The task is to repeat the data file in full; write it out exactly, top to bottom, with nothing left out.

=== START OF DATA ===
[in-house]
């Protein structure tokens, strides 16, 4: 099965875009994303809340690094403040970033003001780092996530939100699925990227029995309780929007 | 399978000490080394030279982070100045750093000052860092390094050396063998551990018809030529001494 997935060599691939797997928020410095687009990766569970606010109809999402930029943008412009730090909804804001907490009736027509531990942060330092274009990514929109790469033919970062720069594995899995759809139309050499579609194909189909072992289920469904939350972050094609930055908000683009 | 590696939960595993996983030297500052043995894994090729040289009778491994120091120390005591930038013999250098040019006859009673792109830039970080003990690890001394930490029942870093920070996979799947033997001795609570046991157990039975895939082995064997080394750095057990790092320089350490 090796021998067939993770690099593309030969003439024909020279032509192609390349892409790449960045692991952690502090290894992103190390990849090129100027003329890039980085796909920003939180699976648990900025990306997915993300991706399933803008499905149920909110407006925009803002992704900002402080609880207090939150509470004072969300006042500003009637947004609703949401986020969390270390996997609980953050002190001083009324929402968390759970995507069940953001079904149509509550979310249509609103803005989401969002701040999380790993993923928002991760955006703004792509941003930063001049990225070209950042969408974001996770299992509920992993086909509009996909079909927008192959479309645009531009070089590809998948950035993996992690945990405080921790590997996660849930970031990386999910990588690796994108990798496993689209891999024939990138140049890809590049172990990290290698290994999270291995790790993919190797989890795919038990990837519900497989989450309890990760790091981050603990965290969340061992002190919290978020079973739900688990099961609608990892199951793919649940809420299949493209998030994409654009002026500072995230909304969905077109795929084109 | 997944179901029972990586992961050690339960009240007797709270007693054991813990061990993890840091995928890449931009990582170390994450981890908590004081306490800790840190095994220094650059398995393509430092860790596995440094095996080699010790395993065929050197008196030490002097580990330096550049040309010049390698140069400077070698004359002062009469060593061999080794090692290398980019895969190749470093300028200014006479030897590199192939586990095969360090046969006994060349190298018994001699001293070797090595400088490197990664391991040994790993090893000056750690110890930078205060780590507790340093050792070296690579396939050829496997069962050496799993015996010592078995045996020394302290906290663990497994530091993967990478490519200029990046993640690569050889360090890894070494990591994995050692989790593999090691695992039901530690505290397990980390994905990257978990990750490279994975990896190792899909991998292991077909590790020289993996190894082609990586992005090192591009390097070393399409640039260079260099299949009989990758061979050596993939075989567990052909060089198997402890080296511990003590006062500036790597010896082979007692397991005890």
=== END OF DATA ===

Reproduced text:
[in-house]
């Protein structure tokens, strides 16, 4: 099965875009994303809340690094403040970033003001780092996530939100699925990227029995309780929007 | 399978000490080394030279982070100045750093000052860092390094050396063998551990018809030529001494 997935060599691939797997928020410095687009990766569970606010109809999402930029943008412009730090909804804001907490009736027509531990942060330092274009990514929109790469033919970062720069594995899995759809139309050499579609194909189909072992289920469904939350972050094609930055908000683009 | 590696939960595993996983030297500052043995894994090729040289009778491994120091120390005591930038013999250098040019006859009673792109830039970080003990690890001394930490029942870093920070996979799947033997001795609570046991157990039975895939082995064997080394750095057990790092320089350490 090796021998067939993770690099593309030969003439024909020279032509192609390349892409790449960045692991952690502090290894992103190390990849090129100027003329890039980085796909920003939180699976648990900025990306997915993300991706399933803008499905149920909110407006925009803002992704900002402080609880207090939150509470004072969300006042500003009637947004609703949401986020969390270390996997609980953050002190001083009324929402968390759970995507069940953001079904149509509550979310249509609103803005989401969002701040999380790993993923928002991760955006703004792509941003930063001049990225070209950042969408974001996770299992509920992993086909509009996909079909927008192959479309645009531009070089590809998948950035993996992690945990405080921790590997996660849930970031990386999910990588690796994108990798496993689209891999024939990138140049890809590049172990990290290698290994999270291995790790993919190797989890795919038990990837519900497989989450309890990760790091981050603990965290969340061992002190919290978020079973739900688990099961609608990892199951793919649940809420299949493209998030994409654009002026500072995230909304969905077109795929084109 | 997944179901029972990586992961050690339960009240007797709270007693054991813990061990993890840091995928890449931009990582170390994450981890908590004081306490800790840190095994220094650059398995393509430092860790596995440094095996080699010790395993065929050197008196030490002097580990330096550049040309010049390698140069400077070698004359002062009469060593061999080794090692290398980019895969190749470093300028200014006479030897590199192939586990095969360090046969006994060349190298018994001699001293070797090595400088490197990664391991040994790993090893000056750690110890930078205060780590507790340093050792070296690579396939050829496997069962050496799993015996010592078995045996020394302290906290663990497994530091993967990478490519200029990046993640690569050889360090890894070494990591994995050692989790593999090691695992039901530690505290397990980390994905990257978990990750490279994975990896190792899909991998292991077909590790020289993996190894082609990586992005090192591009390097070393399409640039260079260099299949009989990758061979050596993939075989567990052909060089198997402890080296511990003590006062500036790597010896082979007692397991005890």